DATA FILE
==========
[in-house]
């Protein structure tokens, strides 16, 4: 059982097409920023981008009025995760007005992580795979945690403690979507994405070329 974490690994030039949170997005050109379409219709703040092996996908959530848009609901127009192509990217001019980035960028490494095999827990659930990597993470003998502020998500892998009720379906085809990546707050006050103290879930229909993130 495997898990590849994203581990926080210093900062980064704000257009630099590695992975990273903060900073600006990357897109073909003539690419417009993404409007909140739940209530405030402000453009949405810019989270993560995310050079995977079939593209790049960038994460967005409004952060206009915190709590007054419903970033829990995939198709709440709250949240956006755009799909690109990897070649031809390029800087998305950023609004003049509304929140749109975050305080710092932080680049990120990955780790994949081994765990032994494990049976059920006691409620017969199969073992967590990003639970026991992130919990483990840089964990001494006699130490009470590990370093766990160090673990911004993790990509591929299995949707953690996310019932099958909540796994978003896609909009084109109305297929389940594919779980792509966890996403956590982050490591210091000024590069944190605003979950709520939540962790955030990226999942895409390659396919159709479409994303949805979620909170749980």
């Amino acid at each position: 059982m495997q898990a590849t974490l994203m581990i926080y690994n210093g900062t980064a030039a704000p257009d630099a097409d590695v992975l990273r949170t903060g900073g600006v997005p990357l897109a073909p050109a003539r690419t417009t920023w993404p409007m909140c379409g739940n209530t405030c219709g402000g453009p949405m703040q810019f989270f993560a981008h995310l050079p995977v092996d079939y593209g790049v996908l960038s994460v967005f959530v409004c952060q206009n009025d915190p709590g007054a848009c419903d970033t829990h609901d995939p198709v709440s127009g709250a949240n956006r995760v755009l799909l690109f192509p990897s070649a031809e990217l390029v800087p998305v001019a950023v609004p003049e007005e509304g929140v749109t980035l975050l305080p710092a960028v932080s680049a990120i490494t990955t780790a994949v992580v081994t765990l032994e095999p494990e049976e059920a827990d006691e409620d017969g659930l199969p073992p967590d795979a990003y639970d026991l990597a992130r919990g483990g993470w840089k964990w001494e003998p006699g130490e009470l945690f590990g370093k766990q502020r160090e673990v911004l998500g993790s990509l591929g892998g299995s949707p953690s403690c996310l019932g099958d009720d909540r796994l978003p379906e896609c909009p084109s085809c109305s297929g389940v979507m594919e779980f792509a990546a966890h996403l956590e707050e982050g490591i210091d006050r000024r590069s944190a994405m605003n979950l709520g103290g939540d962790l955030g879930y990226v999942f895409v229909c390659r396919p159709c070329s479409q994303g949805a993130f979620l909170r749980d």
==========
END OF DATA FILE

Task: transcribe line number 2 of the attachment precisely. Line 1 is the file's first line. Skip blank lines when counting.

């Protein structure tokens, strides 16, 4: 059982097409920023981008009025995760007005992580795979945690403690979507994405070329 974490690994030039949170997005050109379409219709703040092996996908959530848009609901127009192509990217001019980035960028490494095999827990659930990597993470003998502020998500892998009720379906085809990546707050006050103290879930229909993130 495997898990590849994203581990926080210093900062980064704000257009630099590695992975990273903060900073600006990357897109073909003539690419417009993404409007909140739940209530405030402000453009949405810019989270993560995310050079995977079939593209790049960038994460967005409004952060206009915190709590007054419903970033829990995939198709709440709250949240956006755009799909690109990897070649031809390029800087998305950023609004003049509304929140749109975050305080710092932080680049990120990955780790994949081994765990032994494990049976059920006691409620017969199969073992967590990003639970026991992130919990483990840089964990001494006699130490009470590990370093766990160090673990911004993790990509591929299995949707953690996310019932099958909540796994978003896609909009084109109305297929389940594919779980792509966890996403956590982050490591210091000024590069944190605003979950709520939540962790955030990226999942895409390659396919159709479409994303949805979620909170749980």